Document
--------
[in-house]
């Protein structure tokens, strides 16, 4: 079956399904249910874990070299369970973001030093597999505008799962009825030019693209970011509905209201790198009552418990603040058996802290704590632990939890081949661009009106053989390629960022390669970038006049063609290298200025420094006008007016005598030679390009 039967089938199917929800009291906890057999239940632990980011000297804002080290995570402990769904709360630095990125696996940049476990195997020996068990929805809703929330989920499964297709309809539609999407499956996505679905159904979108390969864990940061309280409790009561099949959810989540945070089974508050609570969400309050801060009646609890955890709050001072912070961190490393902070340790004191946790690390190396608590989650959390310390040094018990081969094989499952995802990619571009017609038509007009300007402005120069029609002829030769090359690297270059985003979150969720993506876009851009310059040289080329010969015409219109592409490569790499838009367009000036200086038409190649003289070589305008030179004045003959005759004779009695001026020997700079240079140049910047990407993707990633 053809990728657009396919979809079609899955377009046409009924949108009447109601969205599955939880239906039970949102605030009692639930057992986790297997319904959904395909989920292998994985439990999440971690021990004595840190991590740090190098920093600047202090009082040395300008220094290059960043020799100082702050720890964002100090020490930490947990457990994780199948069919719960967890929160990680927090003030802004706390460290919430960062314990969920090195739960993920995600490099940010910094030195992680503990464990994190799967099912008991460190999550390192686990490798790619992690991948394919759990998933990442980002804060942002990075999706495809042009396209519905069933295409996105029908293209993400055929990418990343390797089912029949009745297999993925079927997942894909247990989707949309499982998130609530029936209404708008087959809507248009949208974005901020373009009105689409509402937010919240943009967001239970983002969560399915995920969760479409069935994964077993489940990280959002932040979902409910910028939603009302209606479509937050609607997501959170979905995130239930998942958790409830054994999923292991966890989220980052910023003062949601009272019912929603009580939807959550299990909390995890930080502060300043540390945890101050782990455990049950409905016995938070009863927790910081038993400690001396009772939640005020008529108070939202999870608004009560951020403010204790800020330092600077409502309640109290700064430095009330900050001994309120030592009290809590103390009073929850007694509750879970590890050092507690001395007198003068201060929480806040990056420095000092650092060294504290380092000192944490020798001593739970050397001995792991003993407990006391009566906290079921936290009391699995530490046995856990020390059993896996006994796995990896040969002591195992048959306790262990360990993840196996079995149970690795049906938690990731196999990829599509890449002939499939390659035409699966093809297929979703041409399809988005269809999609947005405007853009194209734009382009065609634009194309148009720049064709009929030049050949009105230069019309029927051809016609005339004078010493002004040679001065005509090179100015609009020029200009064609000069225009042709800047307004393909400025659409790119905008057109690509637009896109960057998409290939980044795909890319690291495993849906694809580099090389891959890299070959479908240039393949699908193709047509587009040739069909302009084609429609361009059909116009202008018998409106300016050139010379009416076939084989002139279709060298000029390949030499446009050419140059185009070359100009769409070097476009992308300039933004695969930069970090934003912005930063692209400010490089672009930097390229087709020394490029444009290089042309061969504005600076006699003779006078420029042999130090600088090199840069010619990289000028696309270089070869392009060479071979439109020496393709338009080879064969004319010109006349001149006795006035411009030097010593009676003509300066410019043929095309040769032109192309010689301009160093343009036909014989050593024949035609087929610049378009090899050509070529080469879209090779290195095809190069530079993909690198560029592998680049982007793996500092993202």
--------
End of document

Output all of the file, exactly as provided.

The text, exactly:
[in-house]
């Protein structure tokens, strides 16, 4: 079956399904249910874990070299369970973001030093597999505008799962009825030019693209970011509905209201790198009552418990603040058996802290704590632990939890081949661009009106053989390629960022390669970038006049063609290298200025420094006008007016005598030679390009 039967089938199917929800009291906890057999239940632990980011000297804002080290995570402990769904709360630095990125696996940049476990195997020996068990929805809703929330989920499964297709309809539609999407499956996505679905159904979108390969864990940061309280409790009561099949959810989540945070089974508050609570969400309050801060009646609890955890709050001072912070961190490393902070340790004191946790690390190396608590989650959390310390040094018990081969094989499952995802990619571009017609038509007009300007402005120069029609002829030769090359690297270059985003979150969720993506876009851009310059040289080329010969015409219109592409490569790499838009367009000036200086038409190649003289070589305008030179004045003959005759004779009695001026020997700079240079140049910047990407993707990633 053809990728657009396919979809079609899955377009046409009924949108009447109601969205599955939880239906039970949102605030009692639930057992986790297997319904959904395909989920292998994985439990999440971690021990004595840190991590740090190098920093600047202090009082040395300008220094290059960043020799100082702050720890964002100090020490930490947990457990994780199948069919719960967890929160990680927090003030802004706390460290919430960062314990969920090195739960993920995600490099940010910094030195992680503990464990994190799967099912008991460190999550390192686990490798790619992690991948394919759990998933990442980002804060942002990075999706495809042009396209519905069933295409996105029908293209993400055929990418990343390797089912029949009745297999993925079927997942894909247990989707949309499982998130609530029936209404708008087959809507248009949208974005901020373009009105689409509402937010919240943009967001239970983002969560399915995920969760479409069935994964077993489940990280959002932040979902409910910028939603009302209606479509937050609607997501959170979905995130239930998942958790409830054994999923292991966890989220980052910023003062949601009272019912929603009580939807959550299990909390995890930080502060300043540390945890101050782990455990049950409905016995938070009863927790910081038993400690001396009772939640005020008529108070939202999870608004009560951020403010204790800020330092600077409502309640109290700064430095009330900050001994309120030592009290809590103390009073929850007694509750879970590890050092507690001395007198003068201060929480806040990056420095000092650092060294504290380092000192944490020798001593739970050397001995792991003993407990006391009566906290079921936290009391699995530490046995856990020390059993896996006994796995990896040969002591195992048959306790262990360990993840196996079995149970690795049906938690990731196999990829599509890449002939499939390659035409699966093809297929979703041409399809988005269809999609947005405007853009194209734009382009065609634009194309148009720049064709009929030049050949009105230069019309029927051809016609005339004078010493002004040679001065005509090179100015609009020029200009064609000069225009042709800047307004393909400025659409790119905008057109690509637009896109960057998409290939980044795909890319690291495993849906694809580099090389891959890299070959479908240039393949699908193709047509587009040739069909302009084609429609361009059909116009202008018998409106300016050139010379009416076939084989002139279709060298000029390949030499446009050419140059185009070359100009769409070097476009992308300039933004695969930069970090934003912005930063692209400010490089672009930097390229087709020394490029444009290089042309061969504005600076006699003779006078420029042999130090600088090199840069010619990289000028696309270089070869392009060479071979439109020496393709338009080879064969004319010109006349001149006795006035411009030097010593009676003509300066410019043929095309040769032109192309010689301009160093343009036909014989050593024949035609087929610049378009090899050509070529080469879209090779290195095809190069530079993909690198560029592998680049982007793996500092993202």